Specifically for diesel engines, there is a danger of cylinder cavitation or pitting. According to www.thedieselstop.com, this is a localized low-pressure zone that forms adjacent to the outer wall of the cylinder. It is caused by the flexing of the cylinder wall due to the high cylinder pressures experienced in diesel engine ignition. This fast cylinder wall movement causes a low-pressure zone to be created in the coolant adjacent to the cylinder wall. When this pressure zone drops below the vapor pressure point (temperature, coolant ratio, and additive dependant), a vapor bubble is formed. When this low-pressure zone returns to a high-pressure state, the vapor bubble collapses, causing an implosion, or pitting phenomena on the cylinder wall (like hitting the surface with a microscopic ball-peen hammer). If left unchecked, it will eventually eat all the way through the cylinder wall.
To prevent cavitation, a diesel engine's coolant should be checked at regular intervals with a test kit such as the Fleetguard CC2607 QuikChek or the Polaris Labs four-part test strips. By simply dipping one of these test strips into your coolant and reading the chart, it will tell you the freezing point and the concentration of molybdate and nitrite, which in turn will determine the number of Supplemental Coolant Additive (SCA) units per gallon in the system. The Polaris strips also measure pH levels. With this knowledge, you can add the appropriate amount of additive, antifreeze, or distilled water to bring the coolant back up to a safe level. Fleetguard's DCA4 additive protects against corrosion, scale formation, foam, liner pitting, and solder bloom.
A third method of testing, and perhaps the best, is to have your coolant analyzed by a professional lab. We recently sent a sample from two of our expedition diesel trucks to Herguth Laboratories. The results were very informative.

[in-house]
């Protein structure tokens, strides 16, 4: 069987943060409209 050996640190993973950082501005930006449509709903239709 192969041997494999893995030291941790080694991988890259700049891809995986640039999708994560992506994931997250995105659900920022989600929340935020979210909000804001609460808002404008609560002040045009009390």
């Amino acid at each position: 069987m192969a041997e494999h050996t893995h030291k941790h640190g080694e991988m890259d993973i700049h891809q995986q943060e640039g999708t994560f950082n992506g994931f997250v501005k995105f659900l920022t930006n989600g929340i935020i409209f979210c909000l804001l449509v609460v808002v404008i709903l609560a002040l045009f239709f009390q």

Both engines had been recently checked, and appropriate amounts of Fleetguard's DCA4 were added. The Ford F-550, a.k.a. The Turtle V, had been driven several thousand miles, while The Turtle IV had remained in storage. The cooling system in The Turtle IV was well inside the normal range in the main categories; SCA unit/gal, nitrite ppm, pH, and glycol. Aluminum was a little high at 7.7, which could be the result of having the radiator re-cored when we installed the new Franklin Power engine.
The analysis of The Turtle V's Power Stroke system showed a level of SCA of 3.8 units per gallon, a little high. Technicians at Polaris Labs told us that we should be under 3.2 units per gallon. Nitrite was right at the maximum level of 3,200 ppm. Glycol was a little low at 46.5 percent, which indicated that we could add a little propylene glycol concentrate, and that will lower the SCA level at the same time. Had the glycol level been too high, like 60 percent, we would need to add some distilled water to bring it down. Too high a concentrate of antifreeze can lower the boiling point of the coolant.
Aluminum was a tad high at 6 ppm (parts per million), but well below the maximum of 10 ppm. Polaris Labs technicians said it could indicate a little internal corrosion, but nothing serious. Aluminum is a very soft metal, and in the case of The Turtle V, with its Tortuga Expedition Camper, the coolant also runs back through a Seaward marine hot-water heater and a Hunter air-exchange heater, so the trace of aluminum may not be engine-related.
Having your coolant analyzed by a professional lab can alert you to easily correctable problems. It's sort of like going to the doctor to have a blood panel done. High cholesterol? Just add a few units of Fleetguard's DCA4, or maybe Lipitor might work better. More serious results could suggest a full transfusion (radiator drain and flush) with a quality 50/50 mix of propylene glycol.